Three Procedures to Ensure Accurate Results on Standardized Assessments

By Caroline Fahmy

State departments of education and testing vendors diligently work to ensure that assessment results for standardized state assessments are accurate. After all, the purpose of assessing students is to take action on the results, whether it be for accountability or student learning, and relying on data that is incomplete or invalid is pointless.

Assessment programs have strict standardized procedures in place to check data and to help district and school site testing coordinators manage the implementation of the assessment process. Over many years of processing large-scale student assessments, we have found three procedures that are especially helpful in ensuring that test results are more accurate.

  1. Train district and school personnel.

One measure districts can take to make an assessment program successful is to make sure the correct people have the necessary training. Each assessment program will have specific procedures for administering tests, sharing required data files, and, if the test is paper-based, for moving those papers around. Knowing the details of testing procedures prior to starting the assessment process is crucial for success.

Before testing begins, districts can make sure that the test vendor has accurate contact information for the district assessment coordinator. This helps to ensure that the right person will be receiving procedural information and updates, and that there will be no time delays due to information getting lost or directed to the wrong person.

It’s also important for district and school assessment coordinators to take advantage of state- and vendor-provided training. Sometimes this will involve in-person training sessions, but online tutorials may offer another training option as well. Even ongoing assessment programs can have changes in procedure from year to year, so training remains important even for veterans of the process. For example, boxes of paper tests that are waiting to be scored could sit for a long time if no one at the district realizes that shipping procedures have changed.

  1. Provide valid student data.

Districts can improve the accuracy of their assessment results by providing valid and complete student-level data to the test vendor. There are many relevant examples. Duplicate, missing, or incorrect student ID numbers can create problems for accurate reporting. No one wants to find out after testing that scores have been matched incorrectly with students. Missing student demographic information (such as gender, ethnicity, or primary language) makes reporting and evaluating test results for subgroups difficult.

Assessment vendors run many checks to ensure that the student-level data is valid and complete. Often, vendors create software programs to flag possible errors (such as missing critical data or invalid student ID) that also give authorized district administrators the opportunity to use an online program to review and edit the data. This review step is especially important and helpful to improving the validity of student data.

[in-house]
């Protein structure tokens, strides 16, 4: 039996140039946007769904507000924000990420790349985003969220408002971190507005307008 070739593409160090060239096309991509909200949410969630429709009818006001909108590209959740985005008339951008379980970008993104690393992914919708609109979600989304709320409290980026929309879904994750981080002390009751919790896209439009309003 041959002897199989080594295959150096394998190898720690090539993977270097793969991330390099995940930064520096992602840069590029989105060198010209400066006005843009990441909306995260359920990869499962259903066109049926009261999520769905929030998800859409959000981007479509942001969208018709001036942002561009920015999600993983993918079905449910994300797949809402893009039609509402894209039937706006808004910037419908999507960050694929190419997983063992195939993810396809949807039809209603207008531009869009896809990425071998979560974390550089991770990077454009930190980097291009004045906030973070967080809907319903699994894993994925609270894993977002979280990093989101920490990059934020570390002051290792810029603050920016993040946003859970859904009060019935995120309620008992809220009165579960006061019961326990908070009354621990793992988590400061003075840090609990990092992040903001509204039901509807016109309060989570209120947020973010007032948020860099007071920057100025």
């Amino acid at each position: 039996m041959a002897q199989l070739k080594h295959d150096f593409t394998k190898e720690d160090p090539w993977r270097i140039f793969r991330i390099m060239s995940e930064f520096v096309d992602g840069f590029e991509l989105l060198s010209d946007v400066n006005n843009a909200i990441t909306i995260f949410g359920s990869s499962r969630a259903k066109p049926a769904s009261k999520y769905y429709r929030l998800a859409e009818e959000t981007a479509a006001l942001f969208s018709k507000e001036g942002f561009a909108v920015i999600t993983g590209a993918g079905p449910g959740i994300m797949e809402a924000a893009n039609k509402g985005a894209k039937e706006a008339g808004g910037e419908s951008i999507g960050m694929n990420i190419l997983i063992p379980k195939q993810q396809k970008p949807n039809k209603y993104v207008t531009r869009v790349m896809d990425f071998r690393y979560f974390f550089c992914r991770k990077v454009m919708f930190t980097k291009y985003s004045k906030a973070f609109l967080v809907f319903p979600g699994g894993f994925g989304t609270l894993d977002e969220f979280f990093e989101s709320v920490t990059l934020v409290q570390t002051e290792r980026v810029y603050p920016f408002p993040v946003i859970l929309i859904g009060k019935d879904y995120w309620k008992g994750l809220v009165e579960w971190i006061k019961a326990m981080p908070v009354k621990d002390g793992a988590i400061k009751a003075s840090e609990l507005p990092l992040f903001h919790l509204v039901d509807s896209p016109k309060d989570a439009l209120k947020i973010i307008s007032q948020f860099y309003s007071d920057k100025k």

1. Prevent file-processing errors.

District staff can help to prevent processing errors by preparing data files that exactly meet the published specifications or file record layout(s).

When computers process data files, details are very important. The computer is expecting data fields to be valid in the sense that the information will follow a set of rules specified in the file record layout. When the data does not follow the rules of the layout, the assessment reports can be inaccurate or delayed.

For example, a leading zero in a data field could get lost in file translation so that the computer misinterprets a county, district, or school code in that data field. As a result, the computer might assign those students to an incorrect school or district. Similarly, if the data columns are switched, the computer might be looking for gender information and actually find a student’s middle initial. The reports for the gender subgroup would be wildly inaccurate, and student-level reports would contain incorrect names.

Student information systems (SIS) have simplified many data-gathering and storage tasks, but they do not always export files in ways that meet state assessment specifications. Districts must take steps to ensure that the files they are transferring to the test vendor or the state meet the exact specifications of each assessment program. Although states and vendors often try to keep record layouts the same for ongoing programs, small changes are possible, and, therefore, districts may need to adjust their procedures.

Assessment coordinators should feel comfortable in contacting the test vendor for assistance with questions regarding data file formatting. Sometimes talking with an actual person is the quickest and most effective way to resolve questions that arise prior to, during, or after test administration. It is much better to act on correct information than to act on inaccurate assumptions.

Effective implementation of an assessment program comes down to accurate data. Any problems with student data may increase processing time and can compromise the validity of the results and, thus, interventions or decisions made about those results.

For the last 22 years, Caroline Fahmy has served as president and CEO of Educational Data Systems, responsible for the success, growth, and development of the company. For 11 years prior to that, she was vice president, responsible for the company’s finance and accounting departments and directing the statewide assessment division. She has managed many large-scale assessment and research projects, including multiple statewide assessments in Maine, Massachusetts, Oregon, and California, as well as the research and development of new software products and services.

Choose your Reaction!